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Workshop by John Dorst

Stitching Up the Shallow Body: Metaphor, Theory, and the Poetics of Ethnography

April 15, 1:00 - 4:00 p.m.
Kelly Writer's House

In this workshop we will explore the interplay in ethnography between writerly practices, especially the deployment of metaphorical or other poetic elements, and the exposition of theoretical perspectives. This might mean, in part, discussing practical matters of ethnographic writing: rhetorical strategies, structure, how much (or whether) to make theoretical issues explicit in an ethnographic text, etc. But there are also more interesting questions to be asked about how the ethnographic subject itself offers possibilities for metaphorical exposition of theory. This is a version of the familiar injunction to let your material generate your theory. In this workshop we will be trying to unpack such notions.

Prior to discussion, I will offer an example from my current work on taxidermy, in which the metaphor of the "shallow body," a notion arising from ethnographic observation, helps me think through relevant theoretical issues: how one selects and presents the core "epiphanies" (or interpretive moments) of an account, the linked processes of concealment and display in ethnographic work, and the moral and ethical dilemmas of working on personally uncomfortable subjects, among other things.

Also, before the workshop I will provide the participants with some relevant excerpts from ethnographic texts as examples for discussion. Finally, and most important, I hope participants will bring along (and send me in advance, if possible) some of their own ethnographic writing for the group to consider in the terms described here.

Participants are invited to bring along writing to share with the group. This writing could be anything, but most relevant to the workshop theme would be pieces in which you are building "ideas" (theoretical concepts, metaphorical amplifications, reflexive contemplations, framing elements, etc.) into your ethnography. Of course ideas are built into every syllable of our writing, but this workshop will focus on those places in our writing where this becomes more explicit and intentional.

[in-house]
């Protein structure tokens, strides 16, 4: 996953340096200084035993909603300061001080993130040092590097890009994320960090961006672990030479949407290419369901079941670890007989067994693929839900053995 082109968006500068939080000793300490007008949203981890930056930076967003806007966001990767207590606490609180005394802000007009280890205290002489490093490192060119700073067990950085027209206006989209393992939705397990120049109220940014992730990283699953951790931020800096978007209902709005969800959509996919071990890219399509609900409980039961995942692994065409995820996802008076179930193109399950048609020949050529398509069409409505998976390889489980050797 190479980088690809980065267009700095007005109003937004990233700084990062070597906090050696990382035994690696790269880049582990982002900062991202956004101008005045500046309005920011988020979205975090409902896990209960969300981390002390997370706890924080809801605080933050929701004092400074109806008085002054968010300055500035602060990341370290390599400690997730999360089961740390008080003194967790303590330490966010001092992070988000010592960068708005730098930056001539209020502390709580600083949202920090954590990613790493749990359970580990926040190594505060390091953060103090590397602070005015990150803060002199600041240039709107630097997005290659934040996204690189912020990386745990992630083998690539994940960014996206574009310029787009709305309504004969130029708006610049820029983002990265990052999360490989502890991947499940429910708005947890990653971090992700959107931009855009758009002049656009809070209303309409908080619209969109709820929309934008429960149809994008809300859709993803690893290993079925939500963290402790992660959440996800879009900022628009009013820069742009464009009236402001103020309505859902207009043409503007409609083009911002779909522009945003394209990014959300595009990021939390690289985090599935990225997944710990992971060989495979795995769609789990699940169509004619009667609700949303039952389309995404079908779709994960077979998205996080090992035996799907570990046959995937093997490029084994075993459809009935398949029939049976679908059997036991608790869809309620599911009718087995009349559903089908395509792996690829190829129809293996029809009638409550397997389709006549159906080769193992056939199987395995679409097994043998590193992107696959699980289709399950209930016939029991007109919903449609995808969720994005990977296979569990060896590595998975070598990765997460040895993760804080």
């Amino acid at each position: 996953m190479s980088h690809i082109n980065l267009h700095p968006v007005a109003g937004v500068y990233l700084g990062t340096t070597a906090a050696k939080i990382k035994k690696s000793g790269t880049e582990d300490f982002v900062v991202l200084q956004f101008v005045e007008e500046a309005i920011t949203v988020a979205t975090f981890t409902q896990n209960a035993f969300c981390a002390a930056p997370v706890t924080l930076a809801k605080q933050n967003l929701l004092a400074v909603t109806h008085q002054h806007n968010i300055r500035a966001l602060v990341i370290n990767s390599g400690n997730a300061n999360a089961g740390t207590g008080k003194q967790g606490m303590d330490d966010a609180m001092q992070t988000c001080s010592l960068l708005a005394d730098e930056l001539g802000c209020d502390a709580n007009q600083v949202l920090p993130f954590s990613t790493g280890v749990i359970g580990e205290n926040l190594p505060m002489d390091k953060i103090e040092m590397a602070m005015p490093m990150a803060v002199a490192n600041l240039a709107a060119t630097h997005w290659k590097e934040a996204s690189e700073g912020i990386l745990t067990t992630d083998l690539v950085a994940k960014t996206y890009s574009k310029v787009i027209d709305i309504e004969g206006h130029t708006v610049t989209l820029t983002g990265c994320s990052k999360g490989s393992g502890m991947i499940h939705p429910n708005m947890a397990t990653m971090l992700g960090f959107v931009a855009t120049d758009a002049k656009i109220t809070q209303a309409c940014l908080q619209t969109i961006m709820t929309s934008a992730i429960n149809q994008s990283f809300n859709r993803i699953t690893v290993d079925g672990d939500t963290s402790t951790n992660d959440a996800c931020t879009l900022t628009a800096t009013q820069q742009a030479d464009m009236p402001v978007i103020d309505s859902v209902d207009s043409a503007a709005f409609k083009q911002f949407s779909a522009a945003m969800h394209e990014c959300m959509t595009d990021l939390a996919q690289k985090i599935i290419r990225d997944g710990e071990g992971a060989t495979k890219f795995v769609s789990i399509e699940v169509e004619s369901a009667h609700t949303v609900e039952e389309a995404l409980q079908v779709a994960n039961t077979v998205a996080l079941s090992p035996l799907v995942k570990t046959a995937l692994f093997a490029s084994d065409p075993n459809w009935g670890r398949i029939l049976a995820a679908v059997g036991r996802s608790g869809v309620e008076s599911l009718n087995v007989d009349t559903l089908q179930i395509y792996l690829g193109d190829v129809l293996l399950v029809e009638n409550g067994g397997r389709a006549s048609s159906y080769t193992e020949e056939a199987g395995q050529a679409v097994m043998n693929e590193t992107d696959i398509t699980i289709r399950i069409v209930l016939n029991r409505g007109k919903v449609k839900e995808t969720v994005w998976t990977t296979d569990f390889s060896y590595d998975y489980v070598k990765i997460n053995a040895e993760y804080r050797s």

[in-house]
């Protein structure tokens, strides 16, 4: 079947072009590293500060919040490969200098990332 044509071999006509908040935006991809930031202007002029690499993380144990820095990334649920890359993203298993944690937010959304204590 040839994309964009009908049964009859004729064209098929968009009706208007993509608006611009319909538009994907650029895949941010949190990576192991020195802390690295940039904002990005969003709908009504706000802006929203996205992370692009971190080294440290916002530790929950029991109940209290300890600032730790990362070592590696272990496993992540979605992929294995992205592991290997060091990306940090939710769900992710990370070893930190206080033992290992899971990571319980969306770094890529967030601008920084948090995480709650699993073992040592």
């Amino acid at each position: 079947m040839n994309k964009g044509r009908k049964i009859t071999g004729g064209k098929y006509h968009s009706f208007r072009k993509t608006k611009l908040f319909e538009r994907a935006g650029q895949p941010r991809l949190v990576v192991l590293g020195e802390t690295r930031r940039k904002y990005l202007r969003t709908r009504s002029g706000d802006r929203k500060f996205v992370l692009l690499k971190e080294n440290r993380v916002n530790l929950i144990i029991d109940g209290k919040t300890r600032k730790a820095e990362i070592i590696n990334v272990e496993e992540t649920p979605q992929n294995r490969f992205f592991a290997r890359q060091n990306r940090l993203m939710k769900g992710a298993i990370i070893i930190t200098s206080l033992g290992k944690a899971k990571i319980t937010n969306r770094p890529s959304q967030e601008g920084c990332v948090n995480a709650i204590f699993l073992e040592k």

Excerpt from Pig Earth, by John Berger
Excerpt from Let Us Now Praise Famous Men, by James Agee


Since completion of his graduate training in folklore/folklife, first at U.C. Berkeley (M.A. 1977) and
then at the University of Pennsylvania (PhD 1983), John Dorst has been on the English Department and American Studies faculties at the University of Wyoming. His current research is concerned with the production and vernacular display of animal artifacts (e.g. animal trophies and other taxidermy), and with theoretical issues raised in doing ethnographic work on this topic. This research grows partly out of a museum exhibition, Framing the Wild: Animals on Display, that he curated in 2002/03 for the University Art Museum and the Museum of Wildlife Art in Jackson, WY. He received a Guggenheim Fellowship in 2002 in support of this research and is now working on a book. His books and exhibitions include Looking West, University of Pennsylvania Press, 1999; The Written Suburb: An American Site, An Ethnographic Dilemma. University of Pennsylvania Press, 1989; and the museum exhibition Framing The Wild: Animals On Display, at the University of Wyoming Art Museum and the National Museum of Wildlife Art, Jackson Hole, WY, (2002/03), for which he was the curator and catalog author.

Registration Information

To register, send an e-mail to Veronica Aplenc vaplenc@sas.upenn.edu with your name, departmental affiliation, status in graduate program (e.g. in coursework; ABD and before research; in fieldwork; writing up), project title, and brief project description (short paragraph). If you wish to sign up for more than one workshop, please rank the workshops in order of your preference, so that we may accommodate as many registrants as possible with their first choices.

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